Editor's Viewpoint: Economy grounded by planning delays
Michael O'Leary, CEO of Ryanair, is a man used to getting his own way.
As the boss of one of Europe's largest airlines he is not afraid of confrontation or of using his muscle to put pressure on opponents, usually airport executives or politicians. And when he doesn't get what he wants, someone will have to pay.
Yesterday he demonstrated his style to the full by announcing that the airline is pulling out of Belfast because of delays on a decision whether or not to extend the runway at George Best City Airport.
He left firing a broadside at the politicians, blaming them for the delays, and bandying about figures of how the economy would be affected by his decision. Up to 1,000 jobs in support services could go, he claimed, and up to one million tourists could be lost to the province. The figures are debatable but, as with all things relating to Mr O'Leary, behind all the hyperbole and rancour lies an important kernel of truth.
He is right to be annoyed that a date has not yet been set for the public inquiry into the runway extension, three years after the idea was first mooted. A longer runway is vital to allow Ryanair to fly to European destinations from the airport. Environment Minister Edwin Poots showed by granting planning permission for a controversial incinerator at Glenavy that he is, sometimes, prepared to take the hard planning decision. But the runway extension, like the John Lewis development at Sprucefield, has been bedevilled by delay.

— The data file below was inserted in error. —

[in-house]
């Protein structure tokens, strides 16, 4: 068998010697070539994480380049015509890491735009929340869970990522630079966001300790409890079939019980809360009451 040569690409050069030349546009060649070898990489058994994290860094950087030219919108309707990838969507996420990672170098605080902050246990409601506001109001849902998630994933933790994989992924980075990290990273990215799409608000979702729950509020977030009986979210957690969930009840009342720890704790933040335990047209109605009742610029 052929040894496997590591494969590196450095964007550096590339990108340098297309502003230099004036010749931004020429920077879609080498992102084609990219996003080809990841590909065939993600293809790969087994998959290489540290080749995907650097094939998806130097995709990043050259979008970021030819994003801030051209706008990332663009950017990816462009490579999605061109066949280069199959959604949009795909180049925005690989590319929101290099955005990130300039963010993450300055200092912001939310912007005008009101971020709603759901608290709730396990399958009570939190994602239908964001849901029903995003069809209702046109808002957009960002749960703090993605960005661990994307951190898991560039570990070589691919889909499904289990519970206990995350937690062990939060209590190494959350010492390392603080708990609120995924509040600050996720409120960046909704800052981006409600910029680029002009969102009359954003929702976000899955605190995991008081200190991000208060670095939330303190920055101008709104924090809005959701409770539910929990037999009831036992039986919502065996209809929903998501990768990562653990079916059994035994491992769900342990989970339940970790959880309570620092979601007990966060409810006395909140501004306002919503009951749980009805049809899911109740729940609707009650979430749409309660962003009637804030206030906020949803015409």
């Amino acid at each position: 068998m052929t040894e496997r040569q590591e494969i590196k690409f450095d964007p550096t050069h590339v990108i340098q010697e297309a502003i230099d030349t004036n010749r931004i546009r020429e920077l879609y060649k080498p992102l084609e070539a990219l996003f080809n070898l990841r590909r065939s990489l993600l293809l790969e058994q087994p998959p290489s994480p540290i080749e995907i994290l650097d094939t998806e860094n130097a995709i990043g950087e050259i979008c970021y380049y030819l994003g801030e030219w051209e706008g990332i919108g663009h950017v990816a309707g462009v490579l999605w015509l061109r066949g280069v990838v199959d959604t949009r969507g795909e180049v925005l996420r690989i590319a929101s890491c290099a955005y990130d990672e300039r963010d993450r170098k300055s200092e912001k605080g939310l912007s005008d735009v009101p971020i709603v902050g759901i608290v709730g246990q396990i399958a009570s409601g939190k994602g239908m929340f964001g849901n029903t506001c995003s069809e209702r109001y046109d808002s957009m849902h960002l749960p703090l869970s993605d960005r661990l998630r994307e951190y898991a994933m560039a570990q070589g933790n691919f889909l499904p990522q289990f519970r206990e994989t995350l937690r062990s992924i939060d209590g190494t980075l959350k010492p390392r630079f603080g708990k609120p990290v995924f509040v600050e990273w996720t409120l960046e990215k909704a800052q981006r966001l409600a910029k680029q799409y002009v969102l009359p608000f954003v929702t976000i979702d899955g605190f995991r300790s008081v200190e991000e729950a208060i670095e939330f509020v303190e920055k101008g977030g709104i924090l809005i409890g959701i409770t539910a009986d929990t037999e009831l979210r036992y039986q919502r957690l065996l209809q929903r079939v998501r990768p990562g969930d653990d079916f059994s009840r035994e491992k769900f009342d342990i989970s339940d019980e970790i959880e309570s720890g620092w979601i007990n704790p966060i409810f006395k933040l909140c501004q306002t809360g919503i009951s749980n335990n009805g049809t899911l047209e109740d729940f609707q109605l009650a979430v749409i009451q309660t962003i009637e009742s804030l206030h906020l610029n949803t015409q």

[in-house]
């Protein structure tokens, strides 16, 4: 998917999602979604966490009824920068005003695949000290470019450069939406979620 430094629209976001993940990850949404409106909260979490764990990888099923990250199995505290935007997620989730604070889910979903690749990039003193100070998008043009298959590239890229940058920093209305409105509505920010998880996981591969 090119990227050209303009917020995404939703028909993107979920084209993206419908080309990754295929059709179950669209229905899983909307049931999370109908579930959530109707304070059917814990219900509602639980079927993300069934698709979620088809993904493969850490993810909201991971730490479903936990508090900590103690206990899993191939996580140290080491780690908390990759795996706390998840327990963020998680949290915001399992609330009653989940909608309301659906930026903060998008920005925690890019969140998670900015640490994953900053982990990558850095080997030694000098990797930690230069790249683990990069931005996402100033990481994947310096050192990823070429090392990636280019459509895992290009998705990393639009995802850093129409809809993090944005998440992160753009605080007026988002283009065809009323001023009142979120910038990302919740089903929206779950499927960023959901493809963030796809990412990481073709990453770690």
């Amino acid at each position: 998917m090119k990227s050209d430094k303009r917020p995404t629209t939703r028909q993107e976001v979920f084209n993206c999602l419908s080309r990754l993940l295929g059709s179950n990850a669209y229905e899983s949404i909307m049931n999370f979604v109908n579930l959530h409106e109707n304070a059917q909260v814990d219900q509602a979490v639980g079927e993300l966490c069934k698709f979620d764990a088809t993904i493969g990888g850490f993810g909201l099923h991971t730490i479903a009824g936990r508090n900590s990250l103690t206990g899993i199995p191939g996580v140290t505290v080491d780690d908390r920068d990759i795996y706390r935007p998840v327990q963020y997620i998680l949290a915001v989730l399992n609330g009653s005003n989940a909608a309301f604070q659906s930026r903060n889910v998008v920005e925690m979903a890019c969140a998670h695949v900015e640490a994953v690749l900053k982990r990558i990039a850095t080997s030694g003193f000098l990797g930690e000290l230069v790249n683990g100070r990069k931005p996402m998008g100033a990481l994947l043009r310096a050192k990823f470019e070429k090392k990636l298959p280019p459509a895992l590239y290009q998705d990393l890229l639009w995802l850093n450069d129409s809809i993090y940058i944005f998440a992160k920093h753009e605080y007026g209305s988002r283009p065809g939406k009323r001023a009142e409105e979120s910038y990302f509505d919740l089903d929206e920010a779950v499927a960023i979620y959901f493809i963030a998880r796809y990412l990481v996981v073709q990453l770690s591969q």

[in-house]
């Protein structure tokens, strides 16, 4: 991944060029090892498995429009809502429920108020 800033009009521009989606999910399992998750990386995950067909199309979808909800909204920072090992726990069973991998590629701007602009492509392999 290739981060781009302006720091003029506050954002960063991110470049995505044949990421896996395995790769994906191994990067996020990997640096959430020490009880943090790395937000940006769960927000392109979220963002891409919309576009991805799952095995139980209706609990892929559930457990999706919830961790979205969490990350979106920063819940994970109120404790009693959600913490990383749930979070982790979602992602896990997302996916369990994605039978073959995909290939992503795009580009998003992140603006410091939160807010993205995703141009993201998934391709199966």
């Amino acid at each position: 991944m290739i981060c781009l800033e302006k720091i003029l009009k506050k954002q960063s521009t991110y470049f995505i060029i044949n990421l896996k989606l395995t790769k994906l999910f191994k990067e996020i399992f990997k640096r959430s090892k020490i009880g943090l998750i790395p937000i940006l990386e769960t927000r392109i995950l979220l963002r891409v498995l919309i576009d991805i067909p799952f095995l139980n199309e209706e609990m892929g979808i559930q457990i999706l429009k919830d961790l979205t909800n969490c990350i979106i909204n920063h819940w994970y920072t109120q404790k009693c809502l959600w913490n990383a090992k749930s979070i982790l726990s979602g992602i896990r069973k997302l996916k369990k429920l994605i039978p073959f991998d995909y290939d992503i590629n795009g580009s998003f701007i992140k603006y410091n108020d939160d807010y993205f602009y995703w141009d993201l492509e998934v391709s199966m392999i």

There is a danger that Northern Ireland could give entrepreneurs the impression that it is closed for business. The Executive needs to get a streamlined planning system in operation to deal with contentious developments. There are no guarantees that the runway extension will ever be granted, but it would be nice to know the decision.
As an island on the periphery of Europe we need the best possible air and sea links that we can get for both commerce and leisure.